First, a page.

If there is one thing that San Francisco Bay Area’s Silicon Valley neighborhood is known for more so than any technological innovation or lawsuit, it is the coveted Old Navy hoodie. Regardless of one’s placement on the corporate ladder, this cotton-blend, machine-washable dream is a guaranteed first step to success—just ask Mark Zuckerberg.
Dubbed a utilitarian uniform that stands proudly as the face of efficiency and productivity by Silicon Valley elite, the hoodie has become a gendered symbol of tech success and the face of STEM at large. This subtle sexism has found its way into classrooms, corporate culture and even HBO.
For its fourth season in a row, HBO’s “Silicon Valley” capitalizes on preconceived notions of tech success through the eyes of four white men and a token minority. Though an engaging enough show to pass the time during spring cleaning, the monumental flaws of “Silicon Valley”’s narrative, even if they are debatably satirical, must not be ignored.
By consolidating the entire STEM community into a single narrative rooted in white privilege, pissing contests and buyouts, “Silicon Valley” has found itself stuck in an infinite loop riddled with errors.
“Silicon Valley” follows the trials and turbulences of Richard Hendricks, an awkward boy-turned-adult genius who is sending waves through the tech world with a lightning speed compression software which he (tragically) named Pied Piper while living in a corporate outcast’s incubator. Henricks’ product was created during his spare time working for Hooli, the show’s equivalent to Google. The viewer is shown what it takes to be successful in a town that thrives on intellectual property and throws millions of dollars around like a sport.
As one could predict, the cast of “Silicon Valley” is primarily white and almost exclusively male. Thomas Middleditch (“Search Party”, “Joshy”) stars as Richard, the guy who refers to his laptop as his girlfriend and writes code while blasting electronic dance music for hours at end. T.J. Miller takes a break from his recent string of animated films to provide free housing and guidance to Richard in exchange for 10 percent of Pied Piper. The rest of the cast is comprised of Zach Woods—most known as Gabe from “The Office”—Martin Starr (“Freaks and Geeks”, “Knocked Up”) as the token Satanist, Kumail Nanjiani (“Portlandia”) as a token minority and Amanda Crew (“Charlie St. Cloud”) as the single female. Though an objectively packed line-up, the composition and storyline provide enough room to encourage a flop.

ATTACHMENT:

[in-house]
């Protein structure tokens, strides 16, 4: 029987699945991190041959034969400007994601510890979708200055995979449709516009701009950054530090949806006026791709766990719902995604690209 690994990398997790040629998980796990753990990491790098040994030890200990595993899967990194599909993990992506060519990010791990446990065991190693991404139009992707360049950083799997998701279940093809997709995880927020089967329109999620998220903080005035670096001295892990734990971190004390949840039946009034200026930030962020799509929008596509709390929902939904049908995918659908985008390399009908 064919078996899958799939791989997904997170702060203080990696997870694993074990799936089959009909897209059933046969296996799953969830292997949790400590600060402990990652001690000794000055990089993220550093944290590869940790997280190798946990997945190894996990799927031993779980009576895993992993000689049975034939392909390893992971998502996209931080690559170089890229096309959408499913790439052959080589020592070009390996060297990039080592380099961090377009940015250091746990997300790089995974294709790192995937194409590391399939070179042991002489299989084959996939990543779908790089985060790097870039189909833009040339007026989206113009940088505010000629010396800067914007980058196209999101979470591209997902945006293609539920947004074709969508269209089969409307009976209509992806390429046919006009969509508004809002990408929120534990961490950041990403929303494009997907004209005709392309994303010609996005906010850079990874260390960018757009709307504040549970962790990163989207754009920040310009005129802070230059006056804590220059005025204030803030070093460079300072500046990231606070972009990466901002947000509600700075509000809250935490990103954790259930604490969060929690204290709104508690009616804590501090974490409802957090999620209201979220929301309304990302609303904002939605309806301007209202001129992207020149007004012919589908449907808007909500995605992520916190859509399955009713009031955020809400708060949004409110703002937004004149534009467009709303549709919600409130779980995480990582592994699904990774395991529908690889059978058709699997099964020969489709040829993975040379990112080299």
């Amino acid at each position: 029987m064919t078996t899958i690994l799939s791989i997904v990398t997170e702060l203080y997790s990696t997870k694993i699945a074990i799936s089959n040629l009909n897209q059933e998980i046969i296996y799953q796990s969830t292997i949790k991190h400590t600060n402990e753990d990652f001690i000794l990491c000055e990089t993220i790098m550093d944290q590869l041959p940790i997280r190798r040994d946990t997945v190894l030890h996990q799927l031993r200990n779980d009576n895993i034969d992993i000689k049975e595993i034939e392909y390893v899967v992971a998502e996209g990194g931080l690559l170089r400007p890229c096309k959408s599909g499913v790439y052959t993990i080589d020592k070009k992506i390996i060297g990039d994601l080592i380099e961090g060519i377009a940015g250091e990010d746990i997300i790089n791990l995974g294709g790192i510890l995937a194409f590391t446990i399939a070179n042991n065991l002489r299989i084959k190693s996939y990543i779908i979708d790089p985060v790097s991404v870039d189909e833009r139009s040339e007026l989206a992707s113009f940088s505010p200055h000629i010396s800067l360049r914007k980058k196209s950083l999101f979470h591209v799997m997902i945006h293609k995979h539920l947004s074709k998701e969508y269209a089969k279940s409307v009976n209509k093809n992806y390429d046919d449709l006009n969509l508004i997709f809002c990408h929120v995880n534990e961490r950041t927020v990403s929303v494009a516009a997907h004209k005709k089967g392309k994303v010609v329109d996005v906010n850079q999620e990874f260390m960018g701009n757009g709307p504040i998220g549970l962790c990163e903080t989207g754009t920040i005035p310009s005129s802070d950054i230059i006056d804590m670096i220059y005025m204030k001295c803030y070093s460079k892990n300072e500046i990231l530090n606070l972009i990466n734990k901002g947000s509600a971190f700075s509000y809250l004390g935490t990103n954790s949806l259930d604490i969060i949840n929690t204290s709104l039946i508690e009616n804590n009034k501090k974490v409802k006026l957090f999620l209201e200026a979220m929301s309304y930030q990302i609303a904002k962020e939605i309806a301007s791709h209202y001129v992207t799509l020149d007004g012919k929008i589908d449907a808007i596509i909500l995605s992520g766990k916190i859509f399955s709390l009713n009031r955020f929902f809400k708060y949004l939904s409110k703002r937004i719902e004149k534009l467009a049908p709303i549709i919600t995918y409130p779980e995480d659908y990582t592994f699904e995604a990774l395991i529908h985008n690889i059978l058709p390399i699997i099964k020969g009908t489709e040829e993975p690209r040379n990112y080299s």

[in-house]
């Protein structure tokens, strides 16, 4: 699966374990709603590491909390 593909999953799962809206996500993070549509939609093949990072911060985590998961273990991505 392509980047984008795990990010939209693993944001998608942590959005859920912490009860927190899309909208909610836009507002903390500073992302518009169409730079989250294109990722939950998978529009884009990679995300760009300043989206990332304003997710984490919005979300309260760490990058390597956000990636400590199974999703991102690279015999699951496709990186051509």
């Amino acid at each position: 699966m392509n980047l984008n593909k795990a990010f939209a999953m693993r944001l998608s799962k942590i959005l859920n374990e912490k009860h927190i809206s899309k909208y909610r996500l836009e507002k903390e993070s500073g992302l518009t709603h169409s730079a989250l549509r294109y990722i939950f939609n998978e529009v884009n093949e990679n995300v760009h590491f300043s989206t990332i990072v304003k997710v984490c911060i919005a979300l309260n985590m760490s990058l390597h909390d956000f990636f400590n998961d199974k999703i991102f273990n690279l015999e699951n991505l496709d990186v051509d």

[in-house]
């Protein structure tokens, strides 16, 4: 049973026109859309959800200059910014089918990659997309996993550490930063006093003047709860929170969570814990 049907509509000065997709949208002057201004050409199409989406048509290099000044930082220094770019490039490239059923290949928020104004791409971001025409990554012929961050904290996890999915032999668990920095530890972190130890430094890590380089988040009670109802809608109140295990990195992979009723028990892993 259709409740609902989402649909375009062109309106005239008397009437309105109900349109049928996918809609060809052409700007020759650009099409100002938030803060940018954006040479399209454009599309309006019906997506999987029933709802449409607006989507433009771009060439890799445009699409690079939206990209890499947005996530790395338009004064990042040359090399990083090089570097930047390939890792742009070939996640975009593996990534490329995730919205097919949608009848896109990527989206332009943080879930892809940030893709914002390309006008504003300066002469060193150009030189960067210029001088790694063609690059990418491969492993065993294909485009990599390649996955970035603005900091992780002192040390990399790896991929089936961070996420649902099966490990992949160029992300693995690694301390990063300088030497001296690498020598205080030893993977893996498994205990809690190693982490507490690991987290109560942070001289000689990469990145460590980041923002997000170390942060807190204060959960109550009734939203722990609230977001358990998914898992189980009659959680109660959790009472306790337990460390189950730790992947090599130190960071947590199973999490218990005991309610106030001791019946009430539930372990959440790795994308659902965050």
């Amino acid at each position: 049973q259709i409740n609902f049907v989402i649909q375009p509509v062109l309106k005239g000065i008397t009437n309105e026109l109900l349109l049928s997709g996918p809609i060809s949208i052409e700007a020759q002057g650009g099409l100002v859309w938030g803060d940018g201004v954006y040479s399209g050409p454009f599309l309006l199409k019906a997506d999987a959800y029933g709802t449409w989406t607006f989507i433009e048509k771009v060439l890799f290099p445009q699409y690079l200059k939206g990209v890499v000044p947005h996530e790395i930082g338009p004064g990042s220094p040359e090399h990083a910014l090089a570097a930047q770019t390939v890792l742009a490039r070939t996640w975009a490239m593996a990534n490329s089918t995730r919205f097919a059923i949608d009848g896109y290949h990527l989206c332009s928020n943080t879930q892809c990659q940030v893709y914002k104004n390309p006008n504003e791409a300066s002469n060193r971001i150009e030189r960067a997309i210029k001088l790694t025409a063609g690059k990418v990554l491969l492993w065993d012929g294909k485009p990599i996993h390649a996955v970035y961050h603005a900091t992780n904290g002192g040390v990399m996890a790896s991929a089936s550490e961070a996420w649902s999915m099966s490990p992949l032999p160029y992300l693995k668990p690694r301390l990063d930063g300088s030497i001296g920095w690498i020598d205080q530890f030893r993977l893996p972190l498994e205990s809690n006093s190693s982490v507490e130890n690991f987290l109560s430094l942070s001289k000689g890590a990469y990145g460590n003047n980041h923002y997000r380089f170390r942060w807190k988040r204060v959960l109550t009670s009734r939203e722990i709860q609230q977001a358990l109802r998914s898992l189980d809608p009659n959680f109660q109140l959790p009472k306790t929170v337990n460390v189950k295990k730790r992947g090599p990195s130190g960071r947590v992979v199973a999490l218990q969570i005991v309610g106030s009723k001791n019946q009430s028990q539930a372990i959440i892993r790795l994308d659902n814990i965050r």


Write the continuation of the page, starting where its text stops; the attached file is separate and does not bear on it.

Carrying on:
The point is, “Silicon Valley” soars on the wings of white privilege. Not only do these men receive free rent via incubator in a million-dollar property, but the storyline is essentially one long guessing game of who gets to be chief executive officer (CEO) this month. As a singular example, one guy who has been lovingly nicknamed “Big Head” keeps receiving promotions for doing nothing. For an entire season he literally sits on the roof of a building with friends. This running joke continues to the point where Big Head has no idea what is going on but ends up on the cover of tech magazine, WIRED. Keep in mind, this is the same character who video conferences his dad about board decisions because, obviously, he is handed executive roles without any degree of business comprehension.
What is overwhelmingly evident throughout the plot of “Silicon Valley” and becomes incredibly prevalent at the end of the third season and into the fourth is that the plot is not about the vision at all. Instead, it is about a series of tantrums in which a small company pivots, giving up millions of dollars at every turn, in the pursuit of evading big business yet actively seeking corporate sponsorship. These men are making reckless and ill-informed decisions simply because they have the freedom and ego to do so. Corporate buyouts happen in an instant for the sake of proving a point—one millionaire to another using Richard and Pied Piper as pawns.
It is the incessant lawyering that disrupts “Silicon Valley” more than anything. Where the rhetoric could easily move toward the intersection of creativity and technology in the modern age, a drinking game could be made out of the times “intellectual property,” “licensing” and “shareholder costs” are mentioned by the same circle of corporate lawyers.
As an update, nothing from the upcoming fourth season of “Silicon Valley” is any different.
It is not to say that “Silicon Valley” is not an enjoyable show to pass the time. It is that the severity of the subliminal messaging embedded within these 30-minute episodes poorly contributes to a greater cultural discussion on inclusion, innovation and growth in technology. In completely avoiding a much more inclusive and engaging plot, “Silicon Valley” is a lackluster response to one of the most exciting conversations of our time.
The fourth season of HBO’s “Silicon Valley” premieres tonight at 10 p.m. Tune in and let Leah know your thoughts by emailing firstname.lastname@example.org.